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In the art world, Modern and Contemporary are not interchangeable terms. Modern Art refers to a period beginning in the 1880s and ending in the 1960s when Cezanne, Manet, Van Gogh, and others revolutionized the art world by breaking away from conventional, realistic art created solely for the church or for wealthy patrons and began exploring their own subjective and surreal experiences. Styles that reflect the Modern Art movement include Impressionism, Cubism, and Fauvism.
Contemporary Art refers to art produced after the 1960s by living artists whose work reflects current political and cultural topics and has social impact. At Chicago’s Museum of Contemporary Art, there are no Cezannes, Manets or Van Goghs. Instead the galleries are filled with Contemporary Art familiars—Jeff Koons, Andy Warhol, Alexander Calder and unfamiliars (at least to me)—Roger Brown, Yinka Shonibare, Magdelana Abakanowicz, Gabriel Kuri, and Roger Brown.
Jeff Koons, Lifeboat
Andy Warhol, Vote McGovern
Jeff Koons and Andy Warhol in the Red Room
Roger Brown, Ablaze and Ajar
Contemporary art often has hidden surprises that are easy to miss. If you stand close to Roger Brown’s Autobiography in the Shape of Alabama (Mammy’s Door) and look down into the mirror on the floor, you’ll see the underneath of the painting and the inscription, “Thanks for Barbara Allen.”
Yinka Shonibare, Alien Obsessives, Mum, Dad, and the Kids
Gabriel Kuri, Wheelbarrows with Popcorn and Glass
Takashi Murakami, Jellyfish Eyes and Wink Sculpture (pink)
Sam Durant’s Partially Buried 1960s/1970s Dystopia Revealed includes another hidden surprise. When you bend down and listen closely to the two piles of dirt, you’ll hear Mick Jagger at Altamont coming from the left mound and Wavy Gravy at Woodstock coming from the right mound.
The museum’s gift shop was full of cool stuff and, as in all other museum restaurants I’ve visited, MCA’s restaurant set-up was confusing. Do I seat myself? Do I order at the counter? Where are the napkins? I’m never quite sure what to do—I always drift and hesitate. Maybe clear signage is just too mundane.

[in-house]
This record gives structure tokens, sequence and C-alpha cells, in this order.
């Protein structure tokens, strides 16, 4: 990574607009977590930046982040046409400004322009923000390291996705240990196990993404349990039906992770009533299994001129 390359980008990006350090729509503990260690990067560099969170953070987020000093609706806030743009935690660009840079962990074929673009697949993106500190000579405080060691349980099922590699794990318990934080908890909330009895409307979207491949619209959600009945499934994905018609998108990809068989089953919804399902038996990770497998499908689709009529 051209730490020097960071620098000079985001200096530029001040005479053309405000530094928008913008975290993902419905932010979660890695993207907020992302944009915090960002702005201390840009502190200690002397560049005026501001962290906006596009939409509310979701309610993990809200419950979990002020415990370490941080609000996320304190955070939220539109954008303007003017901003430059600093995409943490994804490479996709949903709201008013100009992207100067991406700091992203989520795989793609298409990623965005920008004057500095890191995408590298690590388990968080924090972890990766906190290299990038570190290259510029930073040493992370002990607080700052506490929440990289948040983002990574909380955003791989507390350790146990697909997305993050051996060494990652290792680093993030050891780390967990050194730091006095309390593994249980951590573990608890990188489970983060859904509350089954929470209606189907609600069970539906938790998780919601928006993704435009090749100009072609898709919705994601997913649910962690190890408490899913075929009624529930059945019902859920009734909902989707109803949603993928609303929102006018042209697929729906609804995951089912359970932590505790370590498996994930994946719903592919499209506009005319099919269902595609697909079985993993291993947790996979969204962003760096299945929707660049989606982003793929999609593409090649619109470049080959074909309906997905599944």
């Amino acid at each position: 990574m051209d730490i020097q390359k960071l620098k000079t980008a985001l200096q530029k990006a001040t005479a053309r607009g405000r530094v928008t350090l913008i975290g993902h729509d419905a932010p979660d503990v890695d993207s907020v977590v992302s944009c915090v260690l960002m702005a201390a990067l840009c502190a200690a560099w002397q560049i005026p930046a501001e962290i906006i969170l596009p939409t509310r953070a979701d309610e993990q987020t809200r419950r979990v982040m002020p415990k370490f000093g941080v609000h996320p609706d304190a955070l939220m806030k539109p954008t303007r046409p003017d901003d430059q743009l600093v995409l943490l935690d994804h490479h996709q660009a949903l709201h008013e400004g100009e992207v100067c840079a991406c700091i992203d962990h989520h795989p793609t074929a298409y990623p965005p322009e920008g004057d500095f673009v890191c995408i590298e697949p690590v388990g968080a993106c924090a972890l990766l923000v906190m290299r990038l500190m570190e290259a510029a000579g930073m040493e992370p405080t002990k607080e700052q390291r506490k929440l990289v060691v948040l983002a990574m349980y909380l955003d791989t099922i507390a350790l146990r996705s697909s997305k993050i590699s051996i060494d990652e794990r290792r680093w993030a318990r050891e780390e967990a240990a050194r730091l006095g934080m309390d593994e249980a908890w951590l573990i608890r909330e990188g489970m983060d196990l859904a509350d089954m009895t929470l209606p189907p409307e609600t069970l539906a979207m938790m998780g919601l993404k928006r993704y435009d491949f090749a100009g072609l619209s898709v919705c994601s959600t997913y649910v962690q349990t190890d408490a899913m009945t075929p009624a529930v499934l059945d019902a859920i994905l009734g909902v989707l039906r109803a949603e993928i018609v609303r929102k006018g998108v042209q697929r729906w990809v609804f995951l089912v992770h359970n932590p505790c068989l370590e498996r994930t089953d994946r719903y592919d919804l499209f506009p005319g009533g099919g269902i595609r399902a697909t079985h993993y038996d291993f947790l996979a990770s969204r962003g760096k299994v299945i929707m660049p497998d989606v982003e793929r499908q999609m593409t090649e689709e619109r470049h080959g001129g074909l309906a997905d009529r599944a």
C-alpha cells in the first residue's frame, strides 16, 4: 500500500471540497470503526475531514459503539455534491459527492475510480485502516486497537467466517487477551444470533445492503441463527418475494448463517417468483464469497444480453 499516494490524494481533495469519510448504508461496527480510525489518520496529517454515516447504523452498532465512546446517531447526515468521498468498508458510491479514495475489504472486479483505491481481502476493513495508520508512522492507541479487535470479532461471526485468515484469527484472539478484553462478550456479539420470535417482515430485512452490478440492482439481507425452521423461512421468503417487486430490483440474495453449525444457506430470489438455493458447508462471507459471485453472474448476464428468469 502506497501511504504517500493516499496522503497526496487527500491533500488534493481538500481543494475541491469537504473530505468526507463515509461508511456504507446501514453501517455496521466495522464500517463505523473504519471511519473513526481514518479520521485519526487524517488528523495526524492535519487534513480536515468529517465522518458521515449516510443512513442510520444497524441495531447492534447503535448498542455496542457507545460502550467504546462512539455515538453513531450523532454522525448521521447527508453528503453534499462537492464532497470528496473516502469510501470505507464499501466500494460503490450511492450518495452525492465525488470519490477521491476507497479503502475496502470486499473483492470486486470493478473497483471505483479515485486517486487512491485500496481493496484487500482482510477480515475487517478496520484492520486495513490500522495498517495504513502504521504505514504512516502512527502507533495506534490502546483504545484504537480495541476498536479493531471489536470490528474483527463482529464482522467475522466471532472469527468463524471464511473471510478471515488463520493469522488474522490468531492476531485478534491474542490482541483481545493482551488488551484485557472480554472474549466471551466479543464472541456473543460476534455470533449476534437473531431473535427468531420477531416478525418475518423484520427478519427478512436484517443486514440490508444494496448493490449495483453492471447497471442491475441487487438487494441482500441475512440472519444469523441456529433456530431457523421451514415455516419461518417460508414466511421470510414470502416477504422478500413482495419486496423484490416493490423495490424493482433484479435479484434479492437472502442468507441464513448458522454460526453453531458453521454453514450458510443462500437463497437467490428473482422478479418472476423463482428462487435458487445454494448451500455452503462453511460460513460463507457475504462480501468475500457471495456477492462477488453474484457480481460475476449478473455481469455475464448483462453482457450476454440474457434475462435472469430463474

I’ll bet they always know what to do.
BTW, the weather has been spring-like in Chicago—in the upper 60s. Then yesterday, the temperature dropped 35 degrees to a high of 31.
Cream of tomato soup
- 2 tablespoons butter
- 1 medium onion, julienned or sliced
- 1 large fennel bulb (optional) you can also use 1⁄2- 1 teaspoons fennel seeds
- 2 teaspoons salt
- 1⁄2 teaspoon white pepper
- 1⁄2 cup Pernod (optional)
- 4-6 ripe Romas, seeded & chopped or 1 can diced-in-juice tomatoes (best quality possible)
- 2 cups chicken stock
- 1⁄2 cup heavy cream
- 1⁄2 cup half & half
- Dash of Tabasco
Trim fennel, discarding stem. Thinly slice stalks.Melt butter over moderate heat in large stockpot or Dutch oven. Add onions and cook with salt and pepper until soft, about 10 minutes. Add fennel, reduce heat to low, cook additional ten minutes.
Add Pernod and reduce liquid by half. Add tomatoes and chicken stock. Reduce to simmer and cook, covered about 20 minutes.
Puree in a blender until smooth. Return to pot and add cream and half and half. Bring to a boil, simmer 5 minutes, and remove from heat. Add Tabasco.
Fennel bulb and Pernod are optional. I usually don’t have either so almost always make the soup without. Good quality canned tomatoes are preferred, but I often use regular old grocery store Hunt’s. The imported Italian are the best but cost plenty more—San Marzano or Muir Glen are both good brands.
Heavy cream and half and half make for a silky delicious soup, but you can substitute less caloric milk for part of the dairy or leave it out and use only stock. Thin to your preference.
Restaurants make many variations on this method for soup of the day, substituting any other vegetable: broccoli, mushroom, spinach, asparagus, potato/leek, squash, beet, carrot, etc.